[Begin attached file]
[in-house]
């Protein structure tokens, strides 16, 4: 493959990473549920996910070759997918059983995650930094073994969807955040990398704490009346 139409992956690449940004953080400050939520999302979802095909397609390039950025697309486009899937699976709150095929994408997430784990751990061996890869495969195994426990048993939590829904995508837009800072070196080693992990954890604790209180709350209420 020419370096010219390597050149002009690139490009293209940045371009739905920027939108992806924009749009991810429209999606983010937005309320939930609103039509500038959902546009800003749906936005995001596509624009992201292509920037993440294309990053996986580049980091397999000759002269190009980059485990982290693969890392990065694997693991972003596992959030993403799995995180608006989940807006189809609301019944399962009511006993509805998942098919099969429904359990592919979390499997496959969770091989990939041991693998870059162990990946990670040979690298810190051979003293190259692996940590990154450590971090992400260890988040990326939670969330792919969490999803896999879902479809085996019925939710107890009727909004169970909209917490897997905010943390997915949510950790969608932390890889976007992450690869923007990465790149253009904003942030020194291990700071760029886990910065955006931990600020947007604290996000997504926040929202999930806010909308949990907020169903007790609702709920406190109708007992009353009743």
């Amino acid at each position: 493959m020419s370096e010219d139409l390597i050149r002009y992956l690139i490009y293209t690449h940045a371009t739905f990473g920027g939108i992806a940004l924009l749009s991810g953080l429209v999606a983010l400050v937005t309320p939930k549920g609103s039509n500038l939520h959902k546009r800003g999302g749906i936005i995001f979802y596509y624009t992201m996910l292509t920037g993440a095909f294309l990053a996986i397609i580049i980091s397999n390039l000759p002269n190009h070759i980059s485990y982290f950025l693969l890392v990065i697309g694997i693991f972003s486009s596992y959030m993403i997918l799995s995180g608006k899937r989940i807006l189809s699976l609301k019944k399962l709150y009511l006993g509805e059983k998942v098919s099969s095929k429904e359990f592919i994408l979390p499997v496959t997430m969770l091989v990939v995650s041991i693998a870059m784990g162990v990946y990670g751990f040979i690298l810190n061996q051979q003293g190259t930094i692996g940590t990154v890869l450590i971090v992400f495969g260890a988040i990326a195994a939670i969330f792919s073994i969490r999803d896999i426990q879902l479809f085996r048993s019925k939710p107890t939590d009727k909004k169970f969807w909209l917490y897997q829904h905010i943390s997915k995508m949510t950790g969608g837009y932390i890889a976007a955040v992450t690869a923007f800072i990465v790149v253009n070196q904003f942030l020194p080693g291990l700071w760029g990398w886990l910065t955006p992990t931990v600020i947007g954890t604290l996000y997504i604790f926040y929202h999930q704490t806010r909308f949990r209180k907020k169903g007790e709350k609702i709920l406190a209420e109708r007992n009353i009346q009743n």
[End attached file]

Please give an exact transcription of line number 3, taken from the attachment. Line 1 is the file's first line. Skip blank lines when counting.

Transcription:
């Amino acid at each position: 493959m020419s370096e010219d139409l390597i050149r002009y992956l690139i490009y293209t690449h940045a371009t739905f990473g920027g939108i992806a940004l924009l749009s991810g953080l429209v999606a983010l400050v937005t309320p939930k549920g609103s039509n500038l939520h959902k546009r800003g999302g749906i936005i995001f979802y596509y624009t992201m996910l292509t920037g993440a095909f294309l990053a996986i397609i580049i980091s397999n390039l000759p002269n190009h070759i980059s485990y982290f950025l693969l890392v990065i697309g694997i693991f972003s486009s596992y959030m993403i997918l799995s995180g608006k899937r989940i807006l189809s699976l609301k019944k399962l709150y009511l006993g509805e059983k998942v098919s099969s095929k429904e359990f592919i994408l979390p499997v496959t997430m969770l091989v990939v995650s041991i693998a870059m784990g162990v990946y990670g751990f040979i690298l810190n061996q051979q003293g190259t930094i692996g940590t990154v890869l450590i971090v992400f495969g260890a988040i990326a195994a939670i969330f792919s073994i969490r999803d896999i426990q879902l479809f085996r048993s019925k939710p107890t939590d009727k909004k169970f969807w909209l917490y897997q829904h905010i943390s997915k995508m949510t950790g969608g837009y932390i890889a976007a955040v992450t690869a923007f800072i990465v790149v253009n070196q904003f942030l020194p080693g291990l700071w760029g990398w886990l910065t955006p992990t931990v600020i947007g954890t604290l996000y997504i604790f926040y929202h999930q704490t806010r909308f949990r209180k907020k169903g007790e709350k609702i709920l406190a209420e109708r007992n009353i009346q009743n």